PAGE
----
We make things out of proportion when we focus on a single point. Comparing can bring things back into perspective. Also, the 80/20 rule, which states 20% of what you do contributes to 80% of the results. Find the rate, the rate means a lot more than the amount. The rate will show which way things are going.

The Sixth Instinct is the Generalization Instinct

Our instinct is to generalize and halt our curiosity. “Americans”, “Westerners”, “Hispanics”, “all guys are the same”. In every society, culture, race, gender there are differences. There are people on every level in every country. Continue to look for the similarities and differences across groups, and keep your curiosity open by asking questions. Some similarities are these 10 instincts that we all have.

The Seventh Instinct is the Destiny Instinct

A habit is a daily practice that eventually solidifies. Habits take time to solidify and can sometimes look like no progress is being made. We are living in a very fast passed world where information is freely shared and easily accessible. It is critical now to keep up-to-date with trends and remember that what happens today can be different then what happened yesterday. Remember: “just 20 years ago, 29 percent of the world population lived in extreme poverty. now that number is 9 percent.”

The Eighth Instinct is the Single Perspective Instinct

I like to connect this instinct to the ego. Our ego makes us believe that our perspective is the true perspective. Asking questions not only stops us from generalizing (the sixth instinct), but keeps our mind open to seeing new perspectives. Become your own scientist and test new theories, new ideas. Experiment with different perspectives and expand your worldview. One way I like to do this is by traveling. When I travel I meet people with different backgrounds and stories.

The Ninth Instinct is the Blame Instinct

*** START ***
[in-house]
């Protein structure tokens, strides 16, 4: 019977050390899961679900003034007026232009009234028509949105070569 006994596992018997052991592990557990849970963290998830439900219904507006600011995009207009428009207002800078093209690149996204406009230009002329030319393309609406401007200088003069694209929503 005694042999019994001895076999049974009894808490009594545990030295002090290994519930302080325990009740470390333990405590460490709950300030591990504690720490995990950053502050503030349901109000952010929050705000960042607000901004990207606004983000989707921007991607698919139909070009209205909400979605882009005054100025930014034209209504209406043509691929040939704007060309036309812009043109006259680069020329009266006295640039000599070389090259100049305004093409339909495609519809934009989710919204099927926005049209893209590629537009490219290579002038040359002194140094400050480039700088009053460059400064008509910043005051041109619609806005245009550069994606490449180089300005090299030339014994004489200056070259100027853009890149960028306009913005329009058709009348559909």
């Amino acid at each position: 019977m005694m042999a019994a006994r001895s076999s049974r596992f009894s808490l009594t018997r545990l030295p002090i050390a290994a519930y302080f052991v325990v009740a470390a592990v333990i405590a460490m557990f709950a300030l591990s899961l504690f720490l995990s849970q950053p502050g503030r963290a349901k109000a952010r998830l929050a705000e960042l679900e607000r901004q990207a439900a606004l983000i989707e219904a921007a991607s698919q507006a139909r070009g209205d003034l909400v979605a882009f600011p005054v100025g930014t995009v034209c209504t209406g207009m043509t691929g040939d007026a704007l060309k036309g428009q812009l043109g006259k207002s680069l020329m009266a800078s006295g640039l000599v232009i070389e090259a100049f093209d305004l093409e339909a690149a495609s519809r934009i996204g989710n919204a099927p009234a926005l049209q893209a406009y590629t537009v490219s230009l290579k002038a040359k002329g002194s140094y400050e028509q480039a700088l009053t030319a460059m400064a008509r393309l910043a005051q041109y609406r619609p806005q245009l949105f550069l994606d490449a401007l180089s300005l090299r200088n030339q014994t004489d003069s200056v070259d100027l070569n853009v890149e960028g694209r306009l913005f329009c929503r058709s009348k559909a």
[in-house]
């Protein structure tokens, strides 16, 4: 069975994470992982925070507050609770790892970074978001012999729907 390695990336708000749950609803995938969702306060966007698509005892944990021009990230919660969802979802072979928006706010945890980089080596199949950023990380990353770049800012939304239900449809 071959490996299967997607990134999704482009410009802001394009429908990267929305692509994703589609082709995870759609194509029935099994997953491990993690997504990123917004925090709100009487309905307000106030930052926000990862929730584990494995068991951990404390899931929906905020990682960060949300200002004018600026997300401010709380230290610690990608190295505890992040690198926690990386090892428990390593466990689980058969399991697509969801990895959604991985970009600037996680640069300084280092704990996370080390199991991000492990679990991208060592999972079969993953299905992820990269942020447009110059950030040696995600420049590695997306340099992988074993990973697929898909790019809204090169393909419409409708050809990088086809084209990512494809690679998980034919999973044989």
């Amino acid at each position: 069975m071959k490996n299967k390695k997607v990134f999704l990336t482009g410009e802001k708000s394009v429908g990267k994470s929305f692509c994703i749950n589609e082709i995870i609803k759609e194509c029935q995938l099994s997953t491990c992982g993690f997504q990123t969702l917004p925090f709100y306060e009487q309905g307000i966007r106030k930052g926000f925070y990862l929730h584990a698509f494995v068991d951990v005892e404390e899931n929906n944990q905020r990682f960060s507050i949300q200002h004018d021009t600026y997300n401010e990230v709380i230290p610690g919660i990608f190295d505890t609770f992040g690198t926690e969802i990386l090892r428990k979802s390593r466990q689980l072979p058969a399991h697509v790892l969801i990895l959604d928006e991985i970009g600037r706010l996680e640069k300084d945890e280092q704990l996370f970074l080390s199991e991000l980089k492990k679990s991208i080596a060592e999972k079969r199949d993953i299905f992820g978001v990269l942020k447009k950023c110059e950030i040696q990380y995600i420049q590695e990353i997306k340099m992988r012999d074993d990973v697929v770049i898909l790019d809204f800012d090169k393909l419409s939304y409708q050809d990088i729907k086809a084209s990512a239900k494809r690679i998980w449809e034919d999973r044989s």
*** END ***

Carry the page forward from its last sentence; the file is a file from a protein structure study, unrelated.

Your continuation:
We see in moments and when something happens we do not always see what might have caused it. Instead our first reaction is to point a finger and play the blame game. Blaming blinds us from other explanations. If we can’t see what caused something we repeat the same process until eventually something happens and we learn our lesson. I like to think of karma, both good and bad. Jocko Willink, a former navy seal, talks about taking extreme ownership of everything in our life. When you own up to everything and claim responsibility nothing can be taken.

The Tenth Instinct is the Urgency Instinct

Fight or flight is urgent, I need to kill this spider or run if I don’t I could die. Marketers use this instinct to get you to act now because you are more likely to make poor decisions when something is urgent. When we have more time to think things through we get to analyze what is in our best interest. There are certainly things that should be seen as urgent like climate change and poverty, but most day-to-day things are never as urgent as depicted.

Factfulness illustrates that our natural instincts create a worldview different then a reality based on facts. Being humble enough to say I do not knowing something leaves room for something to be learned.

“Seek first to understand, then to be understood” (Habit 5, 7 Habits of Highly Effective People by Stephen R. Covey)

To get a better understanding of a worldview based on fact I would recommend reading Factfulness. Throughout the book there are questions and charts to visually see the progress humans have made.

How does your worldview look?

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Today is a Good Day to #ImproveYourHabits